If you are reading these lines searching for an orientation about the back pain but you don’t feel pain yet or, if it ever hurt you, you are feeling all right and without pain, I’ll try to give you a guide and some advices to understand the back pain so you’ll be able to prevent it in a better position.
You must understand the work to prevent the back pain as your own responsibility and only through the learning of several concepts and the following of the guidelines to a series of exercises you can keep your back in a healthy condition and you will only need the help of a physiotherapist in order to maintain your good shape or prolong your well-being, without the need to be under treatment.
The first basic concept to keep in mind is that the vertebral column (or spine) is the axis of the back and though in a frontal plane (body seen from the front) the column must be straight and its components (the vertebrae) one on top of the other without leaning, which would lead to a greater or lesser degree of scoliosis, in a sagittal plane (seen from one side) the column does possess a series of physiological curvatures who are completely normal: two go forward, named lordosis, and other two go backward, named kyphosis. If in this latter plane the column appears straight or too pronounced curvatures, a series of problems would appear that will overload the muscles and, very likely, will provoke pain in some way when the subject adopts a certain posture.
Between the vertebrae, we have the intervertebral discs. They are like small cushions that soften the weight from the upper levels so the lower the position of the disc is the larger size it has. In adition, they allow the movements of one level upon the next because they are structures that form a wedge when a vertebra leans to make a move and they are also capable to permit a light torsion when we rotate (or turn) thanks to its concentric circles structure. As we see, these structures are essential so that the column can move and, in turn, they will be the structural axis areas that can get injured more easily.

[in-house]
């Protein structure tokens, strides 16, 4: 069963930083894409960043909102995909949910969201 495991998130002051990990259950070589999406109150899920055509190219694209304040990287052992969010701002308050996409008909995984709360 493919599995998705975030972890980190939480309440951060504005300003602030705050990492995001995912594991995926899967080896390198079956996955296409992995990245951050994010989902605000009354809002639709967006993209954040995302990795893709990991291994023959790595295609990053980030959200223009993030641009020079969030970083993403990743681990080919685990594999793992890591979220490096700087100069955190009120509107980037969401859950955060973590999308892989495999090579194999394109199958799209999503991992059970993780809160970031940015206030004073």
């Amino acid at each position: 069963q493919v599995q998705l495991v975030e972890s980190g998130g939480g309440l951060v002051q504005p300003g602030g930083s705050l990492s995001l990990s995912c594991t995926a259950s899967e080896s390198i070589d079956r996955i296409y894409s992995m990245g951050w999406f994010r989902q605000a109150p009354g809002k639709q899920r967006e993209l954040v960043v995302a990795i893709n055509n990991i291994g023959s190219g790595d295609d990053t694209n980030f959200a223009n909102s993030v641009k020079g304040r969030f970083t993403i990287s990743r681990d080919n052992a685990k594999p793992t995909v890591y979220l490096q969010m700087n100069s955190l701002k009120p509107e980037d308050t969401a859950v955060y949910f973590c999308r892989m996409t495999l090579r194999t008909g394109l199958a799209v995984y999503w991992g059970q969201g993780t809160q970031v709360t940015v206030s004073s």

If we come to the case where one disc gets injured, either a partial or complete hernia, the irradiated pain is because this structure starts to rub the nerves that leave from the spinal canal (the spinal cord is protected by the vertebrae and the nerves part from it to supply the whole body) and, therefore, depending on the level where the hernia is, it’ll give a different symptomatology that spreads through certain limb areas that help the health professional to locate the origin of the injury.
The discs are fibrocartilaginous structures that heal very slowly so, in extreme cases, they may need surgery for their recovery. If this is the case, the physiotherapist can do a palliative treatment until surgery y, after that, can focus his efforts in order to help the patient into a faster recovery and in the most functional state as possible.